They fastened them, without compunction, with pins upon a large sheet of pasteboard, also prepared by Julien.
At last Madame de Renal and Julien had a subject for conversation; he was no longer exposed to the frightful torture inflicted on him by intervals of silence.
They conversed incessantly, and with extreme interest, although always of the most innocent things. This life, active, occupied and cheerful, suited everyone, except Miss Elisa, who found herself worked to death. ‘Even at carnival-time,’ she said, ‘when there is a ball at Verrieres, Madame has never taken so much trouble over her dress; she changes her clothes two or three times a day.’
As it is our intention to flatter no one, we shall not conceal the fact that Madame de Renal, who had a superb skin, had dresses made for her which exposed her arms and bosom freely. She was very well made, and this way of dressing suited her to perfection.
‘You have never been so young, Ma’am,’ her friends from Verrieres used to tell her when they came to dine at Vergy. (It is a local form of speech.)
A curious point, which our readers will scarcely believe, was that Madame de Renal had no deliberate intention in taking such pains with her appearance. She enjoyed doing so; and, without giving the matter any particular thought, whenever she was not chasing butterflies with the children and Julien, she was engaged with Elisa making dresses. Her one expedition to Verrieres was due to a desire to purchase new summer clothes which had just arrived there from Mulhouse.
She brought back with her to Vergy a young woman, one of her cousins. Since her marriage, Madame de Renal had gradually formed an intimate friendship with Madame Derville, who in their younger days had been her school-fellow at the Sacre–Coeur.
Madame Derville laughed heartily at what she called her cousin’s absurd ideas. ‘If I were alone, they would never occur to me,’ she used to say. These sudden ideas, which in Paris would have been called sallies, made Madame de Renal feel ashamed, as of something foolish, when she was with her husband; but Madame Derville’s presence gave her courage. She began by telling her what she was thinking in a timid voice; when the ladies were by themselves for any length of time, Madame de Renal would become animated, and a long, undisturbed morning passed in a flash and left the friends quite merry. On this visit, the sensible Madame Derville found her cousin much less merry and much happier.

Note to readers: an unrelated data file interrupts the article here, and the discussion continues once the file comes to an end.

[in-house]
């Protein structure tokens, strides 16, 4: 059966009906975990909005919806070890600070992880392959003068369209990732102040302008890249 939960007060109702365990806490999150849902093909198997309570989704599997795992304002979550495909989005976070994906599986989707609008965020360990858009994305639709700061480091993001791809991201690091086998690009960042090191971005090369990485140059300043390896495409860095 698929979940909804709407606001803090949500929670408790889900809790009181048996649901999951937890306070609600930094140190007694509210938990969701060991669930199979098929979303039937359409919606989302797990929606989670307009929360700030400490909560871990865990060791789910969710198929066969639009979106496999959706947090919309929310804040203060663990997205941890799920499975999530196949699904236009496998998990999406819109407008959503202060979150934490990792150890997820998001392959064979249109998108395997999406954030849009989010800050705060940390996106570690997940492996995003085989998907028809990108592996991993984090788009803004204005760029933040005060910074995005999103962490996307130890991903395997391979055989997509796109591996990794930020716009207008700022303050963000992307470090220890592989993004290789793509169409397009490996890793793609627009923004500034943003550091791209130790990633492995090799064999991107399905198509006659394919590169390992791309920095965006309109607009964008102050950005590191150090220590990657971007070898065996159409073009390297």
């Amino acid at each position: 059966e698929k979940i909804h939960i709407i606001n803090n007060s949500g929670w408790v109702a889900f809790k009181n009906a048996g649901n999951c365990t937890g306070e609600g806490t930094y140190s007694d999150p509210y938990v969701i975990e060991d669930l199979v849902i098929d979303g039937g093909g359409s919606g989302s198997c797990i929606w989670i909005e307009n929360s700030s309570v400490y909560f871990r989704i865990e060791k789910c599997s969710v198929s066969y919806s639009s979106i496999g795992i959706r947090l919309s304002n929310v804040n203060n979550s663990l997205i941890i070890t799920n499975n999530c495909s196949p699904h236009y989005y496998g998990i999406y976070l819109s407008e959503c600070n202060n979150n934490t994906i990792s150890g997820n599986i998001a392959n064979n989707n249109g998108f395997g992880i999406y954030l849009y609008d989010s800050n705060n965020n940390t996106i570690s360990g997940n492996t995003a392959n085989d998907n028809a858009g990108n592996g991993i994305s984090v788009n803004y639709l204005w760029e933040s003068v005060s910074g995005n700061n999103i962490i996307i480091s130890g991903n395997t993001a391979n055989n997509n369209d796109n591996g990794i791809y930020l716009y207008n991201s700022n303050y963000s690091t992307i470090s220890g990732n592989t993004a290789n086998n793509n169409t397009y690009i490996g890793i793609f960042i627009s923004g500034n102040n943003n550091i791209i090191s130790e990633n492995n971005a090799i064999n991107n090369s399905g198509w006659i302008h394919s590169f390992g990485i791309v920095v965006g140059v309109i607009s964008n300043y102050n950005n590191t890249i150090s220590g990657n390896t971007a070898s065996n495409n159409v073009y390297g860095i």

Julien, meanwhile, had been living the life of a child since he had come to the country, as happy to be running after butterflies as were his pupils. After so much constraint and skilful diplomacy, alone, unobserved by his fellow-men, and, instinctively, feeling not in the least afraid of Madame de Renal, he gave himself up to the pleasure of being alive, so keen at his age, and in the midst of the fairest mountains in the world.
As soon as Madame Derville arrived, Julien felt that she was his friend; he hastened to show her the view that was to be seen from the end of the new path; as a matter of fact it was equal, if not superior to the most admirable scenery which Switzerland and the Italian lakes have to offer. By climbing the steep slope which began a few yards farther on, one came presently to high precipices fringed with oakwoods, which projected almost over the bed of the river. It was to the summits of these sheer rocks that Julien, happy, free, and indeed something more, lord of the house, led the two friends, and relished their admiration of those sublime prospects.
‘To me it is like Mozart’s music,’ said Madame Derville.
His brothers’ jealousy, the presence of a despotic and ill-tempered father had spoiled the country round Verrieres in Julien’s eyes. At Vergy, he found no trace of these unpleasant memories; for the first time in his life, he could see no one that was his enemy. When M. de Renal was in town, as frequently happened, he ventured to read; soon, instead of reading at night, and then taking care, moreover, to shade his lamp with an inverted flower-pot, he could take his full measure of sleep; during the day, in the interval between the children’s lessons, he climbed up among these rocks with the book that was his sole rule of conduct, and the sole object of his transports. He found in it at once happiness, ecstasy and consolation in moments of depression.
Certain things which Napoleon says of women, various discussions of the merits of the novels in vogue during his reign, furnished him now, for the first time, with several ideas which would long since have been familiar to any other young man of his age.
The hot weather came. They formed the habit of spending the evening under a huge lime a few yards from the house. There the darkness was intense. One evening, Julien was talking with emphasis, he was revelling in the pleasure of talking well and to young married women; as he gesticulated, he touched the hand of Madame de Renal, who was leaning on the back of one of those chairs of painted wood that are placed in gardens.
The hand was hurriedly withdrawn; but Julien decided that it was his duty to secure that the hand should not be withdrawn when he touched it. The idea of a duty to be performed, and of making himself ridiculous, or rather being left with a sense of inferiority if he did not succeed in performing it, at once took all the pleasure from his heart.